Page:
‘Lily.’ Vito dropped down onto one knee in front of her. For a moment she almost made the mistake of thinking he was concerned about her—then as her eyes came into focus she saw that his expression was just as cold as before. He had simply adopted the best position to get a good look at her. And probably to make sure she was looking at him, paying proper attention to what he had to say.
‘You’re extremely pale,’ he said. ‘Have you eaten today?’
‘Of course I’m pale.’ Lily spoke through gritted teeth. Her stomach was churning horribly, and she really thought there was a danger that she might be sick. ‘I’ve had a lot of nasty shocks this morning.’
‘Have you eaten?’ he insisted. ‘What would make you feel better?’
‘Getting away from you.’ She stood up so quickly that Vito rocked back on his heels, but the rapid movement was a mistake. A wave of nausea rolled through her again, and she clung to the desk for support, feeling her head start to spin.
‘Sit down,’ Vito barked. ‘I’m not letting you leave so that you can faint in the street—if you even get that far.’
One hand was on her shoulder, pressing her back into the chair, and the other snatched up the phone on his desk. Lily only half listened as he reeled off a list of instructions—but— she understood that he was ordering food and drink.
She closed her eyes, breathing deeply. As much as she thought she hated Vito right then, she couldn’t bear to disgrace herself by being sick in front of him. She already felt vulnerable enough, and that would just be the final humiliation on what was already turning out to be the worst day of her life so far.
Only a few minutes seemed to pass before she heard the elevator doors open, followed by Vito’s quiet footfall on the thick grey carpet as he returned across the room. She opened her eyes to see him setting a tray down on the desk.
‘Drink this,’ he instructed, holding out a large glass of iced water.
She took the water silently, unable to speak for a moment, as the memory of him preparing iced water for her on her last day in Venice flashed through her mind. He might not be the tender, concerned lover she had believed him to be—but he still knew what she liked.
In fact, apparently he knew more about her than she had realised, as she thought about the heartless way he had thrown her troubled childhood in her face.
‘You snooped into my background.’ She looked at him accusingly, expecting to see at least a hint of embarrassment— pass across his shuttered features. But there was nothing. He appeared as unmoved as ever.
‘Of course I did. You were living with me—a thorough background-check was mandatory.’ His voice was matter-of-fact. ‘You had potential access to all kinds of sensitive material.’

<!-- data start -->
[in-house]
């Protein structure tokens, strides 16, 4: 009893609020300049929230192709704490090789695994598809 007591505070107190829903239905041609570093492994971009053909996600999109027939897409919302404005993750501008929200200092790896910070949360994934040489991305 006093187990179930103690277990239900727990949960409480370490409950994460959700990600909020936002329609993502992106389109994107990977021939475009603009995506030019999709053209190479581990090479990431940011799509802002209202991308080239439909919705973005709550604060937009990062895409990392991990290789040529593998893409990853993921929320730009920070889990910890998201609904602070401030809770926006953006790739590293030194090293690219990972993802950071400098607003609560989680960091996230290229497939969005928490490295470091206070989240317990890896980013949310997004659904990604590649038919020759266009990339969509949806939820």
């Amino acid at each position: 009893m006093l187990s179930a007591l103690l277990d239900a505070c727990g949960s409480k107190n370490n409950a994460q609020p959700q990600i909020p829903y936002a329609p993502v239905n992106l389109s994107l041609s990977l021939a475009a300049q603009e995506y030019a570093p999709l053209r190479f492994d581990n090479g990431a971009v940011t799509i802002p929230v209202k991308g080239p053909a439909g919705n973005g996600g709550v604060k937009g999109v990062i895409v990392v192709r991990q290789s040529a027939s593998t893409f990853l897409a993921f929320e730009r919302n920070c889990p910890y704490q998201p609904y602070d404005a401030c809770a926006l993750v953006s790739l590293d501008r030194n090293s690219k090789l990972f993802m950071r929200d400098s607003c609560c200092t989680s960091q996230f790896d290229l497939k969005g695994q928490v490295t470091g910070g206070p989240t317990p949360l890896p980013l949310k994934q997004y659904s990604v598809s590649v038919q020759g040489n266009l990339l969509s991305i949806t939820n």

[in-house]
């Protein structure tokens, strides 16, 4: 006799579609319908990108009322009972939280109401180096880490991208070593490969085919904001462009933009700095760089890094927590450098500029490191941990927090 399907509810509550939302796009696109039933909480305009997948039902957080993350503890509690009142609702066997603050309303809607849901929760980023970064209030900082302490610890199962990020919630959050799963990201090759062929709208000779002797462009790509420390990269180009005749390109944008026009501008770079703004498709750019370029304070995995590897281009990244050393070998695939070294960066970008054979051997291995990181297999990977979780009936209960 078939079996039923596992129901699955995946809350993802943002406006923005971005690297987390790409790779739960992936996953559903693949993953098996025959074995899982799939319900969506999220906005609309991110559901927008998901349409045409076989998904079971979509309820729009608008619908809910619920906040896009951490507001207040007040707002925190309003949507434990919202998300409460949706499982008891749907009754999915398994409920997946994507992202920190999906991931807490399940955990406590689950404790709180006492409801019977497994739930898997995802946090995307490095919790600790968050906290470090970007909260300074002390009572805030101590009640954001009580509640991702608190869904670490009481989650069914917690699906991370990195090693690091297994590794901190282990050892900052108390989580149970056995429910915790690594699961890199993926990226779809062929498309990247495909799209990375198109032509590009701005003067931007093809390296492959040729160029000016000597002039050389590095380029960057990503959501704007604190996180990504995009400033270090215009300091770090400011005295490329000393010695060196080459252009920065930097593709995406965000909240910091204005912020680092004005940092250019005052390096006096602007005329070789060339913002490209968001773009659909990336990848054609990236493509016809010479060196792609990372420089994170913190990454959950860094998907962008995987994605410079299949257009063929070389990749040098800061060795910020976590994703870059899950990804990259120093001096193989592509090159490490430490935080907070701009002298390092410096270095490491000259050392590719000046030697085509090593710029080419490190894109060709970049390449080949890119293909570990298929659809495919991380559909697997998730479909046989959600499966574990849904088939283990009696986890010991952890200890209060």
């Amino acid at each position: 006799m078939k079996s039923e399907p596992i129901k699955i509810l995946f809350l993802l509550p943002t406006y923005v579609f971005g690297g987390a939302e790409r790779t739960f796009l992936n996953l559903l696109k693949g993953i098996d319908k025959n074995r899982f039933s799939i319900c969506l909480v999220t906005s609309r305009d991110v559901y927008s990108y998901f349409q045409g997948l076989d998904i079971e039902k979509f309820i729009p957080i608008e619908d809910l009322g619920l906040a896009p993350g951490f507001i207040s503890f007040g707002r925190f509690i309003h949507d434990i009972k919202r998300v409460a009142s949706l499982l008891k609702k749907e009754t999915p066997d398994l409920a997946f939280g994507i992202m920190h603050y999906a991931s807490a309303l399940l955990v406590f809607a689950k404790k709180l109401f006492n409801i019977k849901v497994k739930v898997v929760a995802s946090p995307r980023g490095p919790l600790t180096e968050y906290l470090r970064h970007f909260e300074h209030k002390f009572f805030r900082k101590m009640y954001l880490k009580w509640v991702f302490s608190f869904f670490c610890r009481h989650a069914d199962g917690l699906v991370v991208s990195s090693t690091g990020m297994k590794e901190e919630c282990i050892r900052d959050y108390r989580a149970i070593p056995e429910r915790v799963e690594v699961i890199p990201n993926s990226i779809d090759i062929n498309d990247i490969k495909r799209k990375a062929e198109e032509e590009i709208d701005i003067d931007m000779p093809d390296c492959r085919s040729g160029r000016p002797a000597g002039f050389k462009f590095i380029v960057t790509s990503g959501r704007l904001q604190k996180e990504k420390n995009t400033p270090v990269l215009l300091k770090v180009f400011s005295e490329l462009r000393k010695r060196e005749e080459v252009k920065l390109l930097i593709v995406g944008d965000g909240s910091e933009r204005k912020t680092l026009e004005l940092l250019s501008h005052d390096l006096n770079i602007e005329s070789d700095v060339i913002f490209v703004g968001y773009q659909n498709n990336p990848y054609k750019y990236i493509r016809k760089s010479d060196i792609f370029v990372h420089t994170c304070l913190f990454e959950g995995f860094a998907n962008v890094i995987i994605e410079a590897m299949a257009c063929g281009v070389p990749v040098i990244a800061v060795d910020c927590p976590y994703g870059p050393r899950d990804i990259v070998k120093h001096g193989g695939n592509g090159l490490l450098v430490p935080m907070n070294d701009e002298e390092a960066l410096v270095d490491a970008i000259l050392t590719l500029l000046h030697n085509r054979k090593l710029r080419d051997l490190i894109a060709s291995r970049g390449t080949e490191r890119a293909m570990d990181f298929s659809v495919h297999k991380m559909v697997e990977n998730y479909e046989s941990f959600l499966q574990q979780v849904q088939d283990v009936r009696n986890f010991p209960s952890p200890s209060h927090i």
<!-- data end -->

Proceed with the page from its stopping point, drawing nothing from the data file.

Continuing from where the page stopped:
Lily looked at him in disgust. It would never have occurred to her to pry into his life like that. She knew he’d been married before; that was common knowledge.— But she’d never poked around, trying to discover why his marriage had ended.
‘Perhaps I should have run a background-check on you.’ Lily took a sip of icy-cold water. It was making her stomach feel a little better—but the rest of her was still a mess of unpleasant emotions. ‘I might have found out in time what kind of man I was getting involved with.’
She pushed a coil of blonde hair out of her eyes and looked away from him distractedly. She couldn’t believe how things were turning out, and her mind was a horrible whirl of conflicting thoughts.
She should never have come to L&G Enterprises that morning. She’d known Vito held controlling shares in the company. But he also had many other business interests— in London. She’d thought, if he was even in the city, what were the chances that he’d be right there in the building? That he’d walk into her presentation?
Maybe a tiny part of her deep down inside had longed to see him again, despite the unforgivable way he had treated her, but she could never have guessed that things would end up like this. That Vito, the man she’d once foolishly believed she was falling in love with, would rub her nose in the humiliating misery of her childhood. And then propose to her.
‘Being someone’s dirty little secret is not a pleasant position to be in.’ Vito’s voice was cold and unfeeling as he broke the silence. ‘Don’t make your child suffer the same fate. You don’t need to make the same choices as your mother.’